Actually, once (and future?) DC mayor Marion Barry serves as an ideal bridge between discussions of Palin and Prejean. In between the most recent additions to his rap sheet – tax evasion last winter, bizarre stalking allegations that surfaced last week before charges were dropped yesterday – the current city councilor emerged this spring as one of the most vocal opponents of the council’s decision to recognize gay marriages performed elsewhere. Though a self-described advocate of gay rights, Barry stuck his finger in the air and decided that the winds of public opinion in his working-class ward were blowing with the local African-American preachers who (inexplicably) continue to choose Bible-thumping bigotry over civil rights when it comes to same-sex marriage. “All hell is going to break loose,” Barry said after voting against the measure. “We may have a civil war. The black community is just adamant against this.”

Never mind the ironic spectacle of a black leader – disgraced or not – invoking civil war in order to deny rights to an oppressed group of Americans. (By the way, the measure took effect on Tuesday, and so far the only public figure in town to have hell break loose on him is Barry. Even though police are no longer pursuing the case, his relationship with the woman who accused him of stalking her appears tawdrier and tawdrier with each media revelation.) Barry’s rise and fall and rise and fall and rise … and now, perhaps, fall … should offer lessons for both Palin and Prejean in the second (and third, and fourth) acts available to American public figures who can manage to retain a base of support despite failures of character and/or service. Barry has never lost the esteem of DC’s black community, or at least a significant chunk of it; the man even got himself elected to one more term as mayor after the feds filmed him smoking that crack pipe back in 1990!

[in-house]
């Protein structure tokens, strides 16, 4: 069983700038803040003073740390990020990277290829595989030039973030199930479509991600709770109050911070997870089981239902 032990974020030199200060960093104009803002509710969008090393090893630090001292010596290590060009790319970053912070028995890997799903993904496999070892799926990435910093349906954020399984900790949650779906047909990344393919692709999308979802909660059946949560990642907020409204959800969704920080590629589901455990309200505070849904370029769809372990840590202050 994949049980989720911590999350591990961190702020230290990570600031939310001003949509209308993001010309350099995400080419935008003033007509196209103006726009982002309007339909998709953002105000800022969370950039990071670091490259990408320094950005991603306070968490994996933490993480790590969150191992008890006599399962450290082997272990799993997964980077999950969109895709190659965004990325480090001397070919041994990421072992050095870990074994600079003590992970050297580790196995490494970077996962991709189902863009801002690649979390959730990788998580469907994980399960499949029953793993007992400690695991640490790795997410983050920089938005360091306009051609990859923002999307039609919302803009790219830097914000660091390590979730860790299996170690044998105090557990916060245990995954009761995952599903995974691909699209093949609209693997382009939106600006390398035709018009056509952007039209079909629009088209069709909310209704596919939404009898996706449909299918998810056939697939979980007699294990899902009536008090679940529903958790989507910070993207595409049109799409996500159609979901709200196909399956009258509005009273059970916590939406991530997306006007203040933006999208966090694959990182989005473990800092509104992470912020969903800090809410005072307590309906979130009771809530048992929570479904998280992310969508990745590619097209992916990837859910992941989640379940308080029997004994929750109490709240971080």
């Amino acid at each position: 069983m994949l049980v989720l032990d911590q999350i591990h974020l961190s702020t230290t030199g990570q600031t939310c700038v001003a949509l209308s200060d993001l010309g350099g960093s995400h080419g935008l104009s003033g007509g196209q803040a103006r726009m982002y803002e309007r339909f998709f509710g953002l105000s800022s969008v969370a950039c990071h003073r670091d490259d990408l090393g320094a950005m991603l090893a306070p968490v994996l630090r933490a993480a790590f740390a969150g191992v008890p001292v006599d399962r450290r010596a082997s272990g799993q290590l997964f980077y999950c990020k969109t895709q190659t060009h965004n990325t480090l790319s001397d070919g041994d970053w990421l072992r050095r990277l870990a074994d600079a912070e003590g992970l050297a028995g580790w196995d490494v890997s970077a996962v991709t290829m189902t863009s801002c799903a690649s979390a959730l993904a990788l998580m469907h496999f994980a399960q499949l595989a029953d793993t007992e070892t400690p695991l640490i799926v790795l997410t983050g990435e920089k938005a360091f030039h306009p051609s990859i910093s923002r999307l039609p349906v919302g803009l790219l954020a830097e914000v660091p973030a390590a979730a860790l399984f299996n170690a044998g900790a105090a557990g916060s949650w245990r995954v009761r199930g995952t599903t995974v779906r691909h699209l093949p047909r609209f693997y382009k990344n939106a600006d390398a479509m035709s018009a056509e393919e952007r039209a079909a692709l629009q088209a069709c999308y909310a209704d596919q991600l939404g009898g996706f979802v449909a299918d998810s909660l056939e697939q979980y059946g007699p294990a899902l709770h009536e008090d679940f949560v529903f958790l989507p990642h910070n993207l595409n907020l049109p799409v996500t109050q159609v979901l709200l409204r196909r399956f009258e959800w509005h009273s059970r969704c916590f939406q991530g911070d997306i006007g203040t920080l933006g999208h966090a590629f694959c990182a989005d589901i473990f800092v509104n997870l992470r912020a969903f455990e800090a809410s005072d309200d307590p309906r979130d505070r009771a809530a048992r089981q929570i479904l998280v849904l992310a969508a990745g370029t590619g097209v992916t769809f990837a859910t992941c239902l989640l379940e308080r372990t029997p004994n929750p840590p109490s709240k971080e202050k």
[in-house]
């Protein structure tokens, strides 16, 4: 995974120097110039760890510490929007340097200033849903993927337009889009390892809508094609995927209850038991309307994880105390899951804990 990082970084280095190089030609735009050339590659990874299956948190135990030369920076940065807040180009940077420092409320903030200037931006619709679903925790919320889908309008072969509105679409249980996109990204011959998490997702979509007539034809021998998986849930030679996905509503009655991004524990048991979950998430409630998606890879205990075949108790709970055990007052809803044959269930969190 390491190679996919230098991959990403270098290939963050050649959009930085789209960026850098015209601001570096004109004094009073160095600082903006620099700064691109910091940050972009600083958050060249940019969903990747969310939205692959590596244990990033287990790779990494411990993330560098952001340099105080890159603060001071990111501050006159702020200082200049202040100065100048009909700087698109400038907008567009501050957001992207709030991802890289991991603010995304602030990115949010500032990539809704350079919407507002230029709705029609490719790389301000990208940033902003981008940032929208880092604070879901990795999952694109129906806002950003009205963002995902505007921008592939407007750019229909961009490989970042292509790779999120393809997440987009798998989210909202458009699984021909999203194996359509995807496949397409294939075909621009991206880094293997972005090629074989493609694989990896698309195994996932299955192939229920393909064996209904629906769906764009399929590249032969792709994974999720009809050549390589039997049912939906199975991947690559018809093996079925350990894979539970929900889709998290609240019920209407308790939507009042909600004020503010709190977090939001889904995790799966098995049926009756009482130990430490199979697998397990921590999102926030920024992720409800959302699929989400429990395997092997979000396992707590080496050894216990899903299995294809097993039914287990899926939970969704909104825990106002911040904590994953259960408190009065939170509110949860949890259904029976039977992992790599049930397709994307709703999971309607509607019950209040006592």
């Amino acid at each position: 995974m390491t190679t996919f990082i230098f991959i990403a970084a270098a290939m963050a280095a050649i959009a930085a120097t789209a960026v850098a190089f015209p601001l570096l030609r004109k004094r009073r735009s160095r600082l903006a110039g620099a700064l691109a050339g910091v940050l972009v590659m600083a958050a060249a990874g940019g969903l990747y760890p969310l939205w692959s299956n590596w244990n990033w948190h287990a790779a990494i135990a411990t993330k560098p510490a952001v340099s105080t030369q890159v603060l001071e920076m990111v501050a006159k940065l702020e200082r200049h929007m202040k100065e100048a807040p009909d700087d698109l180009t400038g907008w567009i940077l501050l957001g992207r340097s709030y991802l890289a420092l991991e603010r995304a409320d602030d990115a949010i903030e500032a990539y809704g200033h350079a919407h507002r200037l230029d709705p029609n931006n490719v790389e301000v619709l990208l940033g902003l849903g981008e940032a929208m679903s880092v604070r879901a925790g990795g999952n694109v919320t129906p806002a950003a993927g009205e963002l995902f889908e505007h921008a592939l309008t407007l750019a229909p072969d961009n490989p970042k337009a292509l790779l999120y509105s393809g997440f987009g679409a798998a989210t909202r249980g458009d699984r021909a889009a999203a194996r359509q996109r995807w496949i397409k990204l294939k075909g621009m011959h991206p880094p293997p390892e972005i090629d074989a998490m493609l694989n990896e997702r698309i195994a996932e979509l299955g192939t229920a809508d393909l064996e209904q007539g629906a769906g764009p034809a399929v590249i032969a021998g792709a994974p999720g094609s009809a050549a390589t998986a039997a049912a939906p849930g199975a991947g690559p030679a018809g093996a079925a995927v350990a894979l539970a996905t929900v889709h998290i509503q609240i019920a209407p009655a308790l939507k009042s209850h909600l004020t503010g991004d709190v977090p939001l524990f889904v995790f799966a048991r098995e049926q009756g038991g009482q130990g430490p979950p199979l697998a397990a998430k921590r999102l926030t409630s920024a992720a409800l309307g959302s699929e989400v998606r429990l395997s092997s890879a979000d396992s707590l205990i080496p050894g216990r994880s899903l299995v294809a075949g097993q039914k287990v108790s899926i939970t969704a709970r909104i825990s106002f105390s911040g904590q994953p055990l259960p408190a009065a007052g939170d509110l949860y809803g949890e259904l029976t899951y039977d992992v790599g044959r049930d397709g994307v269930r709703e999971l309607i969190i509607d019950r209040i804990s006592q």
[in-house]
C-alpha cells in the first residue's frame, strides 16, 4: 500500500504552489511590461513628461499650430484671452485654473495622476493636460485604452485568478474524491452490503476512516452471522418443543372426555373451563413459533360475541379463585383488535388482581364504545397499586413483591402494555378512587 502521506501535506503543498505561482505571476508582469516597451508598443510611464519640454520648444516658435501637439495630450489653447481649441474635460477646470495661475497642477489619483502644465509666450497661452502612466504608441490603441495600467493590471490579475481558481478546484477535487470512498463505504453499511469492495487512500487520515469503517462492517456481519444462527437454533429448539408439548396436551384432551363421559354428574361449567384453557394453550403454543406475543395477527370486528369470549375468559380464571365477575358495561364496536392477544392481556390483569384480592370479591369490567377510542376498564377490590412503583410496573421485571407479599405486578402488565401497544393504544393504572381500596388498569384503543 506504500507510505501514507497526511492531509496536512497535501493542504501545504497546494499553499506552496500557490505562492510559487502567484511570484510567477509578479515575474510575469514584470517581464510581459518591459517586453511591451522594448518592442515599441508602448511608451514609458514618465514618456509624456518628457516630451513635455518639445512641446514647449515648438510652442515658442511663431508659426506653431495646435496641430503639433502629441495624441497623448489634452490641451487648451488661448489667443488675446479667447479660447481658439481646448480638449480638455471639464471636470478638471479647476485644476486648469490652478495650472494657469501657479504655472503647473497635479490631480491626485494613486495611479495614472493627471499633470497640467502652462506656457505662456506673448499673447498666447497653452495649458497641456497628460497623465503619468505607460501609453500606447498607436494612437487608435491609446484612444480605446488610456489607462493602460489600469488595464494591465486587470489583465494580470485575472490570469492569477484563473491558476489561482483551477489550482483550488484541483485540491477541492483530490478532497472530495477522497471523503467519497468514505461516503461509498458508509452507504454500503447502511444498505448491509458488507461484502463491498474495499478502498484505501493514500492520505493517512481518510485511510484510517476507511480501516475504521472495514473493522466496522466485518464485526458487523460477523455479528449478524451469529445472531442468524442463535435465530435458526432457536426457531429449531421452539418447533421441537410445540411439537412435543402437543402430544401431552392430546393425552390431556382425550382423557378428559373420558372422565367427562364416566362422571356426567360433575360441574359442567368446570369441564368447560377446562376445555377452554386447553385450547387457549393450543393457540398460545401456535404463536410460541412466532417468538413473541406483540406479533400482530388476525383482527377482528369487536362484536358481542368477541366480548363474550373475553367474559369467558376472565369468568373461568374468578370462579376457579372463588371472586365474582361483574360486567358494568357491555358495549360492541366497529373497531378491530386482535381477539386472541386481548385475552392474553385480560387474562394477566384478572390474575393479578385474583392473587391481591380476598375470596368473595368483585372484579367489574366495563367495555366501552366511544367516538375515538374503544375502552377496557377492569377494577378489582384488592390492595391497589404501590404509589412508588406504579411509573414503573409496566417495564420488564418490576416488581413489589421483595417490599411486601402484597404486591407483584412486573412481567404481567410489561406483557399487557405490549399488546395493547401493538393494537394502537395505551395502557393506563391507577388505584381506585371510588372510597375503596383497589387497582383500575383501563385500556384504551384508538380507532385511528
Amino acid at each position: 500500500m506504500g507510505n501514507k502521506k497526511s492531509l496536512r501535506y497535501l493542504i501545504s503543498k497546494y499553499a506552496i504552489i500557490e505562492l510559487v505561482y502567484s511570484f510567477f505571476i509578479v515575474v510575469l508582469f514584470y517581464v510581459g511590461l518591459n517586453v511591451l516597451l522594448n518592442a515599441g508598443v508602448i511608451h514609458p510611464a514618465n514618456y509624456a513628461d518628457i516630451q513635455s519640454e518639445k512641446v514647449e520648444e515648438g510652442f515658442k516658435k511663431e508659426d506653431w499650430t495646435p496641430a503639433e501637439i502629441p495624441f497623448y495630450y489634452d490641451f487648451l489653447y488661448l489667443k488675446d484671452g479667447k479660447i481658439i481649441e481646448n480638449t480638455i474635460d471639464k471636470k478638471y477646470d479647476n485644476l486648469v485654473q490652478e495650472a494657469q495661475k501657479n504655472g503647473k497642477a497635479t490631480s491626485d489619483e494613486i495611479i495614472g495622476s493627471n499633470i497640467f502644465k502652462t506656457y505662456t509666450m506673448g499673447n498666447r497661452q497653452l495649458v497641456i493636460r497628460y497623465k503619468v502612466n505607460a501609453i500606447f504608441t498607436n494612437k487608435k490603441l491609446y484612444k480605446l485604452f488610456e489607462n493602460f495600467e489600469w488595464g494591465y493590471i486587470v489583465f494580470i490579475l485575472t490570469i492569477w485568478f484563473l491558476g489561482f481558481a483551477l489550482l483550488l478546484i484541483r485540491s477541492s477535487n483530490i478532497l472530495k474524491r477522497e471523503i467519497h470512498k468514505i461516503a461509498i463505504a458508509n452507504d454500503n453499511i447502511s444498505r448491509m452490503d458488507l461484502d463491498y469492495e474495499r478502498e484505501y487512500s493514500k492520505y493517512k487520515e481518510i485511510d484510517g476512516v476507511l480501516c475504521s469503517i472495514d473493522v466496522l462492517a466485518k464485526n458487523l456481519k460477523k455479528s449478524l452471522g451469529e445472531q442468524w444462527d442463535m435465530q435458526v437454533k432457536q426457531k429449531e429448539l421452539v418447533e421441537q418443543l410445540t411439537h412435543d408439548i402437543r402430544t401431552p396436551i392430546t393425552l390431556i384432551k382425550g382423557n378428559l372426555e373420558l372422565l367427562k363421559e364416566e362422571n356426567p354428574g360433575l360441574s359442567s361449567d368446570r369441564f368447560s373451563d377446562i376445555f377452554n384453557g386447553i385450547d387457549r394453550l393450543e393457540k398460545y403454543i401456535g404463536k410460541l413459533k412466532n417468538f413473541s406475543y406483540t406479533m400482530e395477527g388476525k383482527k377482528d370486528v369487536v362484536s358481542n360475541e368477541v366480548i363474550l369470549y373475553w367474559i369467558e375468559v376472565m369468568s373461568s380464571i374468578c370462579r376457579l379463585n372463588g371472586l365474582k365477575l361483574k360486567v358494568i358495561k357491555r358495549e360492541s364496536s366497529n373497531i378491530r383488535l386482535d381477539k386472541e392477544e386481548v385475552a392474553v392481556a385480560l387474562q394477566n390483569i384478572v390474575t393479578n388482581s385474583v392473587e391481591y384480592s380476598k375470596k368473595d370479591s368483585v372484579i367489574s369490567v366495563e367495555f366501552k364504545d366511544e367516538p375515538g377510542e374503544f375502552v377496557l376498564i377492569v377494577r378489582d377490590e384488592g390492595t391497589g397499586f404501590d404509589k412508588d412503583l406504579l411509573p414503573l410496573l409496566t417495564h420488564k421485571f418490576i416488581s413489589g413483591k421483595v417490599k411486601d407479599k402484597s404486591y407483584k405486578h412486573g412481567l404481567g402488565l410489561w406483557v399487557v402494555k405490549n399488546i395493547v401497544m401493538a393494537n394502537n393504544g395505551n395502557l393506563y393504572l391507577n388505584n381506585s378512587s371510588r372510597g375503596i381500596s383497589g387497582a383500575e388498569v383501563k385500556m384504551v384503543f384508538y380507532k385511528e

Compared to that, Prejean’s failure to attend contractually obligated public appearances and her insistence upon making other appearances without pageant approval – the crimes that, allegedly at least, cost her her crown last month – seem like small potatoes. Prejean played the martyr, of course, because martyrs are the kind of heroes that Christian conservatives like best. She griped that a pageant official had forwarded offers for her to pose for Playboy or appear on I’m a Celebrity — Get Me Out of Here!, and she claimed she had been castigated for wanting to appear at the Special Olympics. Since then she has lowered her public profile a bit … though I’m excited to say that she’s been booked as the keynote speaker for next week’s annual meeting of the Ventura County Young Republicans, just up the road from me in wingnut heaven, otherwise known as Simi Valley, CA.

Rumors have been circulating that Fox News is courting Prejean – supposedly there was an offer out back in May for her to guest-host a morning of Fox & Friends as an audition. My guess is that Palin, for the time being at least, is headed in the same direction. Her model in such an endeavor would be Pat Buchanan, who used his punditry as a springboard to scare the bejeezus out of Bush the Elder in ’92 and then help throw the 2000 election to Bush the Younger with all those butterfly-ballot votes in Palm Beach County.

So far the jokesters have Palin co-hosting a talk show with Joe the Plumber; my personal preference would be for her to join Mike Huckabee on his weekend Fox program, where they could trade moral outrage and diet tips.

But what about a Palin-Prejean team? They would instantly be the hottest pair of wackjobs on television, and at the very least they’d give Kathie Lee and Hoda Kotb a run for their money. Or they could level out MSNBC’s liberal bias (and pump up the third-place newsnet’s anemic ratings) by joining its morning-show cast. I’ve got the perfect title: 2 Girls and 1 Cup … of Morning Joe.